Posted on Nov 11, 2009 in Blog |
Today, my mom came with me to my appointment with the physician treating my Lyme disease. Mom is a stroke survivor; it is not easy for her to get around. I explained to Dr. M that I will probably bring a different family member each time because he (Dr. M) has become a star in my clan. Everyone wants to meet the man who gave me hope; the man I trust with my life.
“Do you feel anxious when you go these appointments with Dr. M?” a friend asked.
“Oh no,” I replied. “I get stoked! I know that all of my questions will be answered honestly and frankly. I get pumped up because I know we are going to work on the next plan of attack; the next phase of my treatment protocol.”
True to form, I left Dr. M’s office today totally excited, relieved, comforted that all my questions were answered. Of course, the B12 shot I got might have added to my temporary “high.”
So what did I learn today?
I learned that Dr. M can find the exact place in my DNA strand that has the Bartonella infection and that I have a minimum of two types of Bartonella infection. I have been one antibiotic and in another week, will add another medication to battle the Bartonella. After a few months, I will get another medication. By that time, we will know what other infections of Lyme disease that I do or don’t have and will start treating them respectively.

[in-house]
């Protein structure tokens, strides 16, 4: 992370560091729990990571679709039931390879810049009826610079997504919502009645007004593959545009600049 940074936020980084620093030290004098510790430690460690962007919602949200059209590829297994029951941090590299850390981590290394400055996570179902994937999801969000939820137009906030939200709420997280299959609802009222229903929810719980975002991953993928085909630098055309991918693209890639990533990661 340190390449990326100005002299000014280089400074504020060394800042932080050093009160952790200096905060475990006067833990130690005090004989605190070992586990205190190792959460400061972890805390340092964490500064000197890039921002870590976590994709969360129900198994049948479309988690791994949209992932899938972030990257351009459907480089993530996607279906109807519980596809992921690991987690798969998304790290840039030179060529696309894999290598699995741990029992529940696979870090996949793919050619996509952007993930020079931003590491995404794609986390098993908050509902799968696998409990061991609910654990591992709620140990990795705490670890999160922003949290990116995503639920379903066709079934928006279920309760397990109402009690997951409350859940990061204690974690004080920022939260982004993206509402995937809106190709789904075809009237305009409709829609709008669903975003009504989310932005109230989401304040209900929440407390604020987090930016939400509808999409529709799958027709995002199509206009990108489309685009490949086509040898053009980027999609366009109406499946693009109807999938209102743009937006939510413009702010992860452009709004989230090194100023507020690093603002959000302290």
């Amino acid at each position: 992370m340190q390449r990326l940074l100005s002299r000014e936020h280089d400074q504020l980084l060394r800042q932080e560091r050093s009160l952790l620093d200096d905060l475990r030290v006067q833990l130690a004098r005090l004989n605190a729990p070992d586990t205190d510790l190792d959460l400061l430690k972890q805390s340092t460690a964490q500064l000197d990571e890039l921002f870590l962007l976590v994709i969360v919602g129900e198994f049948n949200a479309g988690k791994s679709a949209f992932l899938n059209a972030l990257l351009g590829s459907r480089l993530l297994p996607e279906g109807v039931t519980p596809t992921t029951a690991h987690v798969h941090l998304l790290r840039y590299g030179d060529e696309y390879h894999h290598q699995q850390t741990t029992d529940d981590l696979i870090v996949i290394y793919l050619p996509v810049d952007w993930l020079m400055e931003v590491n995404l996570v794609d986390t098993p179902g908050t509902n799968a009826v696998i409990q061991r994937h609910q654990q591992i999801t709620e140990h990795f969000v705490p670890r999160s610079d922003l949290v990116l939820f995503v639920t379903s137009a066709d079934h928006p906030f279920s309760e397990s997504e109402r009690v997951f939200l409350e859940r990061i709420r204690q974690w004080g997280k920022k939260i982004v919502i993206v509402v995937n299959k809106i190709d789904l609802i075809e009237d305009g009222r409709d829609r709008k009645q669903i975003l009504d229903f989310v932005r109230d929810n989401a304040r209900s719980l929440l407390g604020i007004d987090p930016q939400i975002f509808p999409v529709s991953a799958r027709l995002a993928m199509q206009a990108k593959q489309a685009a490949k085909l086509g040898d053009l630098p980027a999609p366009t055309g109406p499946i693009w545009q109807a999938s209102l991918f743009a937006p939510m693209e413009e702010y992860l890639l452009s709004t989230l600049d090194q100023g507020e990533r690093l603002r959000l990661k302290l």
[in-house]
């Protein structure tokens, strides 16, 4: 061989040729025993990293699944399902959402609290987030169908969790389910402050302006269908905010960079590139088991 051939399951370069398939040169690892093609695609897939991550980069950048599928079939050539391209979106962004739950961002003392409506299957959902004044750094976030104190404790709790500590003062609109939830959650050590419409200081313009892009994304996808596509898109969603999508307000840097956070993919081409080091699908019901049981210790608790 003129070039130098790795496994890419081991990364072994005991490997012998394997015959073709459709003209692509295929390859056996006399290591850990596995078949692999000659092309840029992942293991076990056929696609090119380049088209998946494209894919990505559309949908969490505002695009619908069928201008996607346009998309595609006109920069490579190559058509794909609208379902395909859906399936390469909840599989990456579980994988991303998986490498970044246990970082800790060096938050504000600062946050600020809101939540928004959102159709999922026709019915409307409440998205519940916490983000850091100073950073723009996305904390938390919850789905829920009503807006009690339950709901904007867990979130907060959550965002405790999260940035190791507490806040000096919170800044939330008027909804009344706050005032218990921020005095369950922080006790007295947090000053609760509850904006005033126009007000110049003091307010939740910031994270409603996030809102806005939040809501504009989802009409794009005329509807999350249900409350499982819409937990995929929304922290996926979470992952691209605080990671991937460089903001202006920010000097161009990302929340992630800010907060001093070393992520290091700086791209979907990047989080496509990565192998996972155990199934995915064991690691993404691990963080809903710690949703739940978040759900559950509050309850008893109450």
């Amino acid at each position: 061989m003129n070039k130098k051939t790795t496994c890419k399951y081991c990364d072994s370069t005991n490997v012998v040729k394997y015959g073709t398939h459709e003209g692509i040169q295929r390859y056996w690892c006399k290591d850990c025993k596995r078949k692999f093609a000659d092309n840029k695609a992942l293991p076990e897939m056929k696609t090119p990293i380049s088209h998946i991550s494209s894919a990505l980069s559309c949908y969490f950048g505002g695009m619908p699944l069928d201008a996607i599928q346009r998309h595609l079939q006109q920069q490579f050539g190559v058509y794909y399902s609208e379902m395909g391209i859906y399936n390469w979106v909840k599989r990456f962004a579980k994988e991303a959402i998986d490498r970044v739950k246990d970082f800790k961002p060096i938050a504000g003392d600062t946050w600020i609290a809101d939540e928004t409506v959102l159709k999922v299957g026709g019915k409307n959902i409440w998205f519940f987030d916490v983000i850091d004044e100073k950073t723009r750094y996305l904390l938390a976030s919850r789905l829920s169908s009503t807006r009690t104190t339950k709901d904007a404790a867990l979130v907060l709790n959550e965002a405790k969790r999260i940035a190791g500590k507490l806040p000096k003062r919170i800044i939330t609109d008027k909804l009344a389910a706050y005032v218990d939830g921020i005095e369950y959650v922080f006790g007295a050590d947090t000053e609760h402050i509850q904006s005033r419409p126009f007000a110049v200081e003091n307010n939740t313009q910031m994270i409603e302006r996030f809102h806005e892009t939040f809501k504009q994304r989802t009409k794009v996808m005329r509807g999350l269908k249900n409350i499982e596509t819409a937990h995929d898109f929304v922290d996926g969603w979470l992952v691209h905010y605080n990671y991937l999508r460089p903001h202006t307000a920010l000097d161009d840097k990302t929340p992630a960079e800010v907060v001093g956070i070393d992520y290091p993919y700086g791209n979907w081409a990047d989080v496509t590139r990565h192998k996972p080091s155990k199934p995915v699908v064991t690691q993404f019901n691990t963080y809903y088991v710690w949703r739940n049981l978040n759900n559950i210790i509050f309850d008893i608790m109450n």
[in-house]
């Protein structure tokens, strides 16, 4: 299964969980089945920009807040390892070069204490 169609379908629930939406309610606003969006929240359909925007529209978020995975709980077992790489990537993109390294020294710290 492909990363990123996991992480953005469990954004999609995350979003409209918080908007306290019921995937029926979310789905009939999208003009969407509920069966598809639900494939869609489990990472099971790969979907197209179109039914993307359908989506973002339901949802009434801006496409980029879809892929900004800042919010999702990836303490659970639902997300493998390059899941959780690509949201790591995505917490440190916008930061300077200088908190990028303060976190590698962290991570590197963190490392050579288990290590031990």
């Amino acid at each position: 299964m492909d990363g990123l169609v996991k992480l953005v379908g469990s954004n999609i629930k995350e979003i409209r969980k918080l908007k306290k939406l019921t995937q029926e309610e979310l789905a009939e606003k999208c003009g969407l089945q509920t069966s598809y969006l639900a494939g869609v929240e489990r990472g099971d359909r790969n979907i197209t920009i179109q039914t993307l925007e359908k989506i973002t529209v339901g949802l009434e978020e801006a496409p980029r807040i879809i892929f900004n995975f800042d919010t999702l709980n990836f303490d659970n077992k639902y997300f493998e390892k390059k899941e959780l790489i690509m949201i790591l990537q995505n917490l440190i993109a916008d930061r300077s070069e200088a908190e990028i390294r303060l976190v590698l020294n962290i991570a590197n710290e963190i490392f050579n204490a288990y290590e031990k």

I learned that yes, indeed, I can herx from just 100 mg of Minocycline AND that it is not unusual to develop new symptoms while herxing.
Herxing? What’s that you ask? Short definition: it is the reaction one’s body has to a large dosage of antibiotics, usually an increase in painful symptoms. For me, I had increased joint pain and loss of flexibility, increased headaches, twitching, cramping, and muscle pain. I also developed new symptoms.
So why would a person be GLAD that she is herxing? Because it means that the meds are killing those damn bacteria. It means the infection is dying; slowly, but surely. Can you see the mischevious grin on my face growing to the size of the Cheshire cat?
I learned that my level of Arsenic is VERY high. No, no one is trying to kill me. But Dr. M knew that I eat a lot of chicken. Wild new fact I learned today: most major poultry producers add an arsenic compound known as roxarsone to their chicken feed. (http://www.washingtonpost.com/wp-dyn/content/article/2009/06/25/AR2009062503381.html).
I learned that I am going to be purchasing only organic chickens from now on. We already buy a cow (organic) each year for our beef supply. Now, we will add chicken to that.
I learned that my Vitamin D level is so low that it will take nine months to get it back up to acceptable levels. I thought Dr. M had said 5,000 units low; he corrected me, “Five hundred thousand units, not five thousand.” Gulp. But, it’s manageable, treatable, curable.
I learned that my C Reactive Protein level is high. We’re dealing with that.